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On Affiliated Ethics

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You think not getting caught in a lie is the same thing as telling the truth?

"Three Days of Condor", (1975)

Of course, you know what an affiliate link is. When someone follows the ref link you gave him and signs up somewhere, you get some nice reward. Usually, it costs nothing to that signed-up guy, the reward comes at that somewhere's owner's expense. It's not a charity either, that owner guy expects to get some benefits from his newly acquired client. But normally it's kinda "win-win" deal.

It's so widespread nowadays that the government monkeys even issued "regulations" for such kind of things. Well, it might be for good when an "influencer" who pushes some shit to his readers also tells them that he's paid for doing so. However, I doubt that an ordinary URL with a ref tag really needs all that "disclaimers" bullshit. And many don't bother with "disclaimers", anyway.

Some years ago there was an outbreak of "affiliatephobia" in my area. Many guys didn't just click a link they found at internet forums or somewhere. They first inspected the link on being "affiliate", and if it was (or looked like one), they carefully removed the ref tag and proceeded with the "clear" URL. Why? I don't know. Maybe it was some kind of envy? I also don't know if it was a global worldwide pandemic or only a local outbreak.

Personally, I don't care much about if an URL is "affiliate" or not. If I don't like the project I signed up through someone's ref link, I simply don't use that project anymore, so my ref will hardly profit from me anyway. If I like the project -- I don't mind to reward the person who pointed me on it, especially when the reward comes at someone else's expense. Recently I've joined (AFFILIATE LINK AHEAD!!!1Betfury with some guy's ref link and up to now the project has been going quite well, I'm really grateful to that guy for persuading me to join.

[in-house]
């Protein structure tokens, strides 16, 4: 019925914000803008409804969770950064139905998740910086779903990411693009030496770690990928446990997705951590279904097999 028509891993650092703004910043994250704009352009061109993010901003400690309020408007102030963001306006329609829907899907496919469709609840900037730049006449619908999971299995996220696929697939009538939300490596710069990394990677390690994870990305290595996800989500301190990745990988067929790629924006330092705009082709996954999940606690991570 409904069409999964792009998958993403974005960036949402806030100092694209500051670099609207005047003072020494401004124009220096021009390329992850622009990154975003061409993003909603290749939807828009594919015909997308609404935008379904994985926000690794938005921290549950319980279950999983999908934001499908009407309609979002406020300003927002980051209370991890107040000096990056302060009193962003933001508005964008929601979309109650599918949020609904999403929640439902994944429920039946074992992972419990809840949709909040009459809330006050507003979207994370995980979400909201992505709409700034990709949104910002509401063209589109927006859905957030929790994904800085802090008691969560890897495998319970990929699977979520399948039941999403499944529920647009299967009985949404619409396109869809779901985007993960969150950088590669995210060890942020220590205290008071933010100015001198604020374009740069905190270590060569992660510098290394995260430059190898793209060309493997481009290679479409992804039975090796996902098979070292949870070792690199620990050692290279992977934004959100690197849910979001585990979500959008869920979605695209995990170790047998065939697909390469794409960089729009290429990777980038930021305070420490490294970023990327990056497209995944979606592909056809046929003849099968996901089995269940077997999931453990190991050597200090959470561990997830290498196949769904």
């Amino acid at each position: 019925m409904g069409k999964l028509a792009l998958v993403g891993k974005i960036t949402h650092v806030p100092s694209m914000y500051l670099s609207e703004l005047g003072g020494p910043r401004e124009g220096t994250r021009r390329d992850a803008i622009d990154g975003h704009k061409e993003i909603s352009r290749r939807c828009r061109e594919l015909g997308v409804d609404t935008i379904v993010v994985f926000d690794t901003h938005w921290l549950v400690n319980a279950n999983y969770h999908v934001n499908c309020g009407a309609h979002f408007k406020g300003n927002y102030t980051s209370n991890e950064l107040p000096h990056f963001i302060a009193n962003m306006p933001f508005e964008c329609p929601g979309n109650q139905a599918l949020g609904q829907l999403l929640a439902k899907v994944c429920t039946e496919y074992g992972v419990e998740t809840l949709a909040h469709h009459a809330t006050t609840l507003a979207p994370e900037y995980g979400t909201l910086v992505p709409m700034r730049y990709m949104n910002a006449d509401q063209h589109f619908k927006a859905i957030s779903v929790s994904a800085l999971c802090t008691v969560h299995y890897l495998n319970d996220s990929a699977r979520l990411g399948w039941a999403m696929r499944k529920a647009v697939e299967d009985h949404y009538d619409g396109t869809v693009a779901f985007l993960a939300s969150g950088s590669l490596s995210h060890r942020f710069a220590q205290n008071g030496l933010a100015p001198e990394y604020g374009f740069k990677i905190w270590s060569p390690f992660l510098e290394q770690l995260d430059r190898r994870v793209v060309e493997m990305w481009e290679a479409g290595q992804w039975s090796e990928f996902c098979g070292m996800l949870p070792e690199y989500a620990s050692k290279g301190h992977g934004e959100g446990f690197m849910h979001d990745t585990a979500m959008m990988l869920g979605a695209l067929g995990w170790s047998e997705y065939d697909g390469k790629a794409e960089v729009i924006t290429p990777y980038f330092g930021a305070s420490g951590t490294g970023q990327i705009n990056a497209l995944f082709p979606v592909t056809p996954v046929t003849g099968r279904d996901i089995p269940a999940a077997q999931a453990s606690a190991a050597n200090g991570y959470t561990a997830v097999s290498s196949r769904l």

Sometimes (rather often) I too put my own ref links into my articles. Sometimes people join under my links (thank you, guys!), sometimes nobody does. But I'm far from making teh drama out of it, and mostly too lazy to bother with proper "disclaimers" in accordance with all the latest US/EU/EEA/ASEAN/etc directives.

However, I see many guys do bother with disclaimers and stuff. They put warnings, provide "clean" links, use bold italicized indications, and all that jazz. The guys follow the directives, and some of them probably think it's the way to respect "the affiliate's ethics".

Recently I've seen an article about (NOT an affiliate link) Blockchain.com wallet, and that it offers interest on BTC, USDT, ETH accounts. The article contained properly labeled and disclaimed ref links. As usual, I didn't bother and joined under that link -- only to learn what that guy didn't tell in his article... Blockchain.com does indeed offer interest on BTC/ETH/USDT -- if you're from an "eligible" country (e.g. the US is not), if you pass their KYC, and if you deposit at least $100 (or even $300 in case of BTC).

Merriam-Webster defines the word to lie as 1) to make an untrue statement with intent to deceive; 2) to create a false or misleading impression.

Not getting caught in a lie is not the same as telling the truth. Not telling the whole truth is not the same as telling half (or 25%, or 69%) of the truth, it's the same as creating a false or misleading impression. In other words, "half-truth" is simply a lie...

What I'm trying to tell is that respecting "affiliate's ethics" is not about following the EU directives on properly labeled disclaimers (even if the gov monkeys tell you otherwise). It's about telling the truth (at least, as you know it at the moment).

While I don't mind to follow anyone's ref links, even improperly (or even completely un-) labeled, I do mind when anyone tries to dupe me with cheap "half-truth" tricks only to get my referred sign-up...


Disclaimer: Holy shit, again...


Posted Using LeoFinance Beta


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